Day 95 – My journey to find reasons to vote for Hillary rather than just against Trump.
 
Because she is a globalist, not a nationalist.
 
I love this country dearly, but we cannot hope to stand alone. Not only are we personally and culturally enriched by globalization, but we need it for our very survival. We depend on the rest of the world for far too many of the goods, services and resources we use to maintain our lives to ever consider a universe in which we wrap ourselves in our Americanness and try to insulate ourselves from all of the “others” who comprise the rest of the world.
 
Talk of building walls around our borders, reneging on our alliances, and trashing treaties speaks toward an isolation that is unsupportable in today’s world. To borrow from a friend (I think I owe you this heads up, Kari Lavalli) and use one tiny example: we need bauxite. It’s how we make aluminum affordably.
 
What with one thing and another (cars, buildings, packaging, power lines, transistors and paint, to name just a few), aluminum is the most used metal alloy in the world and growing. We (the US) used to produce a fair amount of the bauxite needed to make it. Now, we produce less than 1% of the world supply. You want to see our manufacturing jobs disappear? Become so isolationist that we jeopardize our relationships with our trading partners’ products and cut off our ability to produce aluminum or use it in other products. And that’s just bauxite. It’s a big world out there.
 
We need the rest of this universe (and I want them). We need someone who recognizes the importance of the world, knows how to navigate different cultures and political structures and believes in the value of these efforts. Globalization helped reduce the number of people who live in extreme poverty by half over the past two decades, according to the World Bank.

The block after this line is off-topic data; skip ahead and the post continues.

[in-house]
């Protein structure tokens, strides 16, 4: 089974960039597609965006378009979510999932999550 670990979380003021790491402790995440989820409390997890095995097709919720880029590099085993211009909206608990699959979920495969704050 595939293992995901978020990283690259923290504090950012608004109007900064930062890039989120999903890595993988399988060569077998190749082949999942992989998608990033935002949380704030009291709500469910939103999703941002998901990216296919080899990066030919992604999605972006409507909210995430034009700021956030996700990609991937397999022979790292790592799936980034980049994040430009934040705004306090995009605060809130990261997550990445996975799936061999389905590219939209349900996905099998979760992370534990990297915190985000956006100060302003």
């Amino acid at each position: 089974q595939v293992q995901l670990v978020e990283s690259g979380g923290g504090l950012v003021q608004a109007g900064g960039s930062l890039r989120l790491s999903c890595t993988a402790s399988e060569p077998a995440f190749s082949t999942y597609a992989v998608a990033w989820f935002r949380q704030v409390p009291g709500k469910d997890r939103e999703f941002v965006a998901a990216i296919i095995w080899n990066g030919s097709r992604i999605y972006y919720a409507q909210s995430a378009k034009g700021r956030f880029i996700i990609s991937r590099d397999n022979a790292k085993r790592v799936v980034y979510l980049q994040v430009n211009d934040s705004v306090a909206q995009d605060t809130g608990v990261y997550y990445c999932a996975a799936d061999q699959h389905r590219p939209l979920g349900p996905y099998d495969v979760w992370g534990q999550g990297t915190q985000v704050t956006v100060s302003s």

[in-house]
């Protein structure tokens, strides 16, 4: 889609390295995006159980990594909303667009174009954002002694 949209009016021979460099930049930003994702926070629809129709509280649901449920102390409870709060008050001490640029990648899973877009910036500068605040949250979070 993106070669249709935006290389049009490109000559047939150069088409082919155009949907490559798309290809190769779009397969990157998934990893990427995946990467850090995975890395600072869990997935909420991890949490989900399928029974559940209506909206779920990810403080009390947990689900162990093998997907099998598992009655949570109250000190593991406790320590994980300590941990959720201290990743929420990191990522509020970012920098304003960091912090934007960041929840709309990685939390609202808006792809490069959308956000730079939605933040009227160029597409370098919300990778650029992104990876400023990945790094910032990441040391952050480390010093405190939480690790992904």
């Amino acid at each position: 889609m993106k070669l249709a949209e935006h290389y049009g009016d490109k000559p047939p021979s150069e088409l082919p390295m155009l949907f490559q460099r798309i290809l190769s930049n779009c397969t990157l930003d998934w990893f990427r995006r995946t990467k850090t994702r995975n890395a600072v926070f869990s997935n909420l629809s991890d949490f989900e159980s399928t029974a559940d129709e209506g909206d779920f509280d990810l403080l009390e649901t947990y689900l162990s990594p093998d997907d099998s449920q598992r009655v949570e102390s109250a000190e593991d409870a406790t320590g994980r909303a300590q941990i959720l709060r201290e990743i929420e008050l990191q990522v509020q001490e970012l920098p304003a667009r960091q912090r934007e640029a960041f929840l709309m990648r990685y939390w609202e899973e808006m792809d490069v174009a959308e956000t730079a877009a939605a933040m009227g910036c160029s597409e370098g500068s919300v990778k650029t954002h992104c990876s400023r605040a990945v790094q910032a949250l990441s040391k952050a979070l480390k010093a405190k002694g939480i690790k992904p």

Hillary Clinton spent eight years traveling abroad as first lady and visited more countries than any Secretary of State to that point (I believe Kerry has now passed her). As SoS, her diplomatic skills, in part, contributed to the international sanctions that coaxed Iran to the negotiating table, the deal itself in which Iran gave up their nuclear aspirations, the normalization of relations with Cuba, the START Treaty with Russia, ceasefire in the Middle East, and the climate change agreement in Copenhagen.
 
Globalization cannot be a proposition of winners and losers. We share this planet and need to find the way to work with others to achieve our ultimate goals – world peace, right? Negotiation is tricky. Compromise is how we’ll “win.” Unfortunately, “negotiation” and “compromise” don’t make compelling rallying cries. The subtleties of world trade don’t fit into a 30-second commercial or even a 90-minute debate when there are a dozen topics to cover.
 
But it does come down to a question of approach and intent. Do we understand and appreciate the need for globalization to foster and sustain “the American way?” Brexit is not the answer. I want to be led by the person who sees ALL of us as passengers on one ship and knows how to steer it.